How to Break Bones Acting

left hand x-rayDuring filming of “Marathon Man,” Sir Laurence Olivier noticed young Strasbergian Method actor Dustin Hoffman looking less than stellar and asked why. Hoffman said he stayed up all night because his character stays up all night.

Laurence Olivier replied in jest,

“Why not try acting? It’s much easier!”


1) Commit to character.
2) Play the scene.

The highlight of the whole experience has been answering the same question hundreds of times: “How’d you break your hand?”

“By punching a wall in jail.”

The reactions are priceless.


Bone broken by actingAt the beginning of April, two weeks after returning from a successful tour with the National Theatre for Children, I was downtown Minneapolis at the Hennepin County Jail acting in deescalation training scenarios for the Barbara Schneider Foundation. It was the second day of training and on this particular day I was playing a bipolar man wielding a weapon (a pen) in the middle of a manic episode.

The goal of the scenario is for the participating nurses and sheriff’s deputies to use active listening skills to deescalate the situation, calm the inmate/patient, obtain a potential diagnosis to better treat the inmate/patient all while assessing safety concerns for the individual in crisis and the nurses/deputies.

If the participants in the scenario are doing well the actor will calm down and the scenario will reach it’s natural successful conclusion. However, if the participants in the scenario aren’t taking the role-play seriously and are indifferent, argumentative, confrontational, not listening and/or their body language is standoffish the actor escalates the scenario.

In this scenario the goal is to deescalate and get the inmate to relinquish the weapon. However, both deputies in the scenario escalated the scene. My character became agitated, suspicious, and felt like these two deputies were closing in on him.

The only way the character could maintain a feeling of dominance in the scene was to demonstrate how serious he was about wanting to be left alone. The character screamed at the deputies and with the adrenaline of the moment surging through his veins full-force punched a brick wall crushing the fifth metatarsal in his hand.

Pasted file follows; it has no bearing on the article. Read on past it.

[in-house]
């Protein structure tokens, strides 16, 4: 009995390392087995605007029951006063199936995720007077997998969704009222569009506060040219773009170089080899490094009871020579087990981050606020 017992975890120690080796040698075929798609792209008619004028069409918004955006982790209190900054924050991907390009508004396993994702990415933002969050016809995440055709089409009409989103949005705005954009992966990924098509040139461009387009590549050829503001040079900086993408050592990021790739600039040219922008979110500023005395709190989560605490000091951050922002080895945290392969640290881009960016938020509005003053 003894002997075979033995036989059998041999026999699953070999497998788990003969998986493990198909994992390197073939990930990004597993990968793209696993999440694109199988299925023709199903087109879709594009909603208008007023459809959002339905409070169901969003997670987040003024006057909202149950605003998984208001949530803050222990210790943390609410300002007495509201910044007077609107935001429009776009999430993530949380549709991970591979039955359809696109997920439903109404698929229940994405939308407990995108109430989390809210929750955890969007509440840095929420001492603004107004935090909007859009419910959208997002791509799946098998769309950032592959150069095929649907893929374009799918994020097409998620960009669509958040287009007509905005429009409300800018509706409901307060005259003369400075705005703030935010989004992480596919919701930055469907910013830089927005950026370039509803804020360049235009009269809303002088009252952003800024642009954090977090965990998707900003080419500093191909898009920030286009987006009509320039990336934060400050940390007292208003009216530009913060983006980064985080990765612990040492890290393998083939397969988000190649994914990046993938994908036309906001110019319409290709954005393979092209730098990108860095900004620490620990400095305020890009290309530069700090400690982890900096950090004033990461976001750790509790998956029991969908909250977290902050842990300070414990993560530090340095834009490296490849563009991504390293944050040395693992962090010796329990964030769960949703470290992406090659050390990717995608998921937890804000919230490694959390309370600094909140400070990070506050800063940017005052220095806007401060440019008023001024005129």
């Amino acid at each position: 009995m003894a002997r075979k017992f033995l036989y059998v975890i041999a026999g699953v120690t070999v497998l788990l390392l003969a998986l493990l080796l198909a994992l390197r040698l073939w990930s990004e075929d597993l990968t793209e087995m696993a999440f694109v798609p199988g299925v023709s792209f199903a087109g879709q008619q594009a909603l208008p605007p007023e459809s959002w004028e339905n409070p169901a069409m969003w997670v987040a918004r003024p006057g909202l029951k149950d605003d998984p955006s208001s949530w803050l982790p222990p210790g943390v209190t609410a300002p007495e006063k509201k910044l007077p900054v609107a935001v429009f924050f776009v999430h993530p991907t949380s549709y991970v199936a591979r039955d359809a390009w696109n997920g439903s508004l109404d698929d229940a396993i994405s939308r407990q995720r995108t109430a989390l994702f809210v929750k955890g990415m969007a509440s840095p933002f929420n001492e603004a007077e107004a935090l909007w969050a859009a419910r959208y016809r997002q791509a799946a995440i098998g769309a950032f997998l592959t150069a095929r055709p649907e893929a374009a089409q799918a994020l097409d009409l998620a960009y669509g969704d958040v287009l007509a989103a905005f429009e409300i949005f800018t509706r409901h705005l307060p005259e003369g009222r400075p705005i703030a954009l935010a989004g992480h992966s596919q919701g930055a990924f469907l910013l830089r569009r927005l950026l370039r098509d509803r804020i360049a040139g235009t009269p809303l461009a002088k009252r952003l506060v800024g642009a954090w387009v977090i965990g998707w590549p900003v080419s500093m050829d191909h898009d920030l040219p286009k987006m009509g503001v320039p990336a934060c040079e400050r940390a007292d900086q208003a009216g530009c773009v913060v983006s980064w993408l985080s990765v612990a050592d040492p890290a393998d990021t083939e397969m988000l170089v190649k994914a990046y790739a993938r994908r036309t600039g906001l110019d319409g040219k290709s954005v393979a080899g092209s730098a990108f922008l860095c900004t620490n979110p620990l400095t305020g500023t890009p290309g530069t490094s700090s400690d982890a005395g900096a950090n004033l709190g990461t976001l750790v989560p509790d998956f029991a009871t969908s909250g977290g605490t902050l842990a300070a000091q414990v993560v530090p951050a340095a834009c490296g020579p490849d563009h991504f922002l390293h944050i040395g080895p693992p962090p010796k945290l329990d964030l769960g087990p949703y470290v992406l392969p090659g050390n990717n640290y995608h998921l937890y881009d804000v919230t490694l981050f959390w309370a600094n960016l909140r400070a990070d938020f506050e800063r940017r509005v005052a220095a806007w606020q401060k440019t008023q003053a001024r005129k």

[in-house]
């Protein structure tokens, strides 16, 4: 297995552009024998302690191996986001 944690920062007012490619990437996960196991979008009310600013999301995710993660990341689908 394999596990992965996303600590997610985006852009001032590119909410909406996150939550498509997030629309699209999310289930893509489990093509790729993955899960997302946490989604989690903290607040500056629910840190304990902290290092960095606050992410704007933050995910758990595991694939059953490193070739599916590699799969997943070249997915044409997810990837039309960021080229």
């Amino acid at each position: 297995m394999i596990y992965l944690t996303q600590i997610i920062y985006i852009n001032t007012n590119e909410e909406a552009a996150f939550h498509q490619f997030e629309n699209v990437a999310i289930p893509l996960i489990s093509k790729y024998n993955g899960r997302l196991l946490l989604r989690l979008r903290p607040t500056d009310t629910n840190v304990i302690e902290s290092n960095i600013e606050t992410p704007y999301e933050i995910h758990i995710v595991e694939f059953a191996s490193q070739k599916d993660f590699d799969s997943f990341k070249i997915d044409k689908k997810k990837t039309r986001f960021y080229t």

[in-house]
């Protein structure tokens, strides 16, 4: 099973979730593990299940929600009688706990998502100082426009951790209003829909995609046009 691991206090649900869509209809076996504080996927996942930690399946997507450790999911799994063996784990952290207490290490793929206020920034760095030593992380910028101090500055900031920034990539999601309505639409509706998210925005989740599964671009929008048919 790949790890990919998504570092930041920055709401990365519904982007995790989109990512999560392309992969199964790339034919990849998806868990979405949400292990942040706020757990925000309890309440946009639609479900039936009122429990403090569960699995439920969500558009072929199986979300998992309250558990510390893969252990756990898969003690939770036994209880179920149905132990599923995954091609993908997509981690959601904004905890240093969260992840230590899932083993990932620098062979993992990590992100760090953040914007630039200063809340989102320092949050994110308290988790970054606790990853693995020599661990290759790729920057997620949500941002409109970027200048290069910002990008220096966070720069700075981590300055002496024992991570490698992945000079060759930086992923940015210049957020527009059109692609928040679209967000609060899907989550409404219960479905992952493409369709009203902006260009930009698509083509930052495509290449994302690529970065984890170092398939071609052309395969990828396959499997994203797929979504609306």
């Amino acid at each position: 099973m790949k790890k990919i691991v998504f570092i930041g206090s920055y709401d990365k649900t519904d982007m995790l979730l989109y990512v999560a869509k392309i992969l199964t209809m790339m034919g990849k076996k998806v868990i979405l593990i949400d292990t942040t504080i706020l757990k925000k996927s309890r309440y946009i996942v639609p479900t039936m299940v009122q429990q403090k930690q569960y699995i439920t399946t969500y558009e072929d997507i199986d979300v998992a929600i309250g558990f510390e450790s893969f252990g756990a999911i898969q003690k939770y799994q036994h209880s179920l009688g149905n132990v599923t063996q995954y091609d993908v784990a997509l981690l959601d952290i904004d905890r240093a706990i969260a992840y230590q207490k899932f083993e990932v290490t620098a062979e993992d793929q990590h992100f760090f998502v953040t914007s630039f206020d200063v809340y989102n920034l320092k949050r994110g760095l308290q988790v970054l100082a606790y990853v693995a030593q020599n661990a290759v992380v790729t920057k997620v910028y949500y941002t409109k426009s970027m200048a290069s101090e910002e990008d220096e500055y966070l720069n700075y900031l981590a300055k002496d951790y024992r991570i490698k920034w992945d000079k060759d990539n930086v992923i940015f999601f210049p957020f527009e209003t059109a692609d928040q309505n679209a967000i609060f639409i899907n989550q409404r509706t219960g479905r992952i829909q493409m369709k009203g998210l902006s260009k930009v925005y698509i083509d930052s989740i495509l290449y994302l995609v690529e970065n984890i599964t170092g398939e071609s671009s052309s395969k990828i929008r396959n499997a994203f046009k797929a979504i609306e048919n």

When the training day was over, I noticed my left hand had swollen up so incredibly I couldn’t put my bicycling gloves on. Rather than seek medical attention at an emergency room, which I should’ve done, I went to my favorite watering hole to visit Dr. McGillicuddy hoping to be prescribed a cure for what ailed me.

It wasn’t until the next day at Young Actors Theater Company when my co-worker Shelley said I had to go to the hospital. And that she was taking me. She and I spent the next five hours at HCMC’s emergency room. Because, yep — I broke my hand.

As much as breaking my hand sucked I’m proud of my commitment to character. Also, I’ve never participated in a fight or considered myself a violent person, but I can’t help feel a little “tougher” after this experience.

As dorky as this sounds, I’ve never had a cast or a broken bone, so the following are images documenting the experience. Some of these images are gross. Just FYI.

Bruised and broken Bruised and broken Bruised and broken

During my recovery I pondered: if you’re not suffering for your art, is it art? Are you an artist if you haven’t suffered? What do YOU think?


An Open Letter to 2011


Dear 2011,


Did you really need to share so much disappointment, frustration, sadness, shame, loneliness, and embarrassment this year? At least you kept things real and raw.

Congrats on making all the other months seem less terrible by making just this one month — July — so much worse than the rest!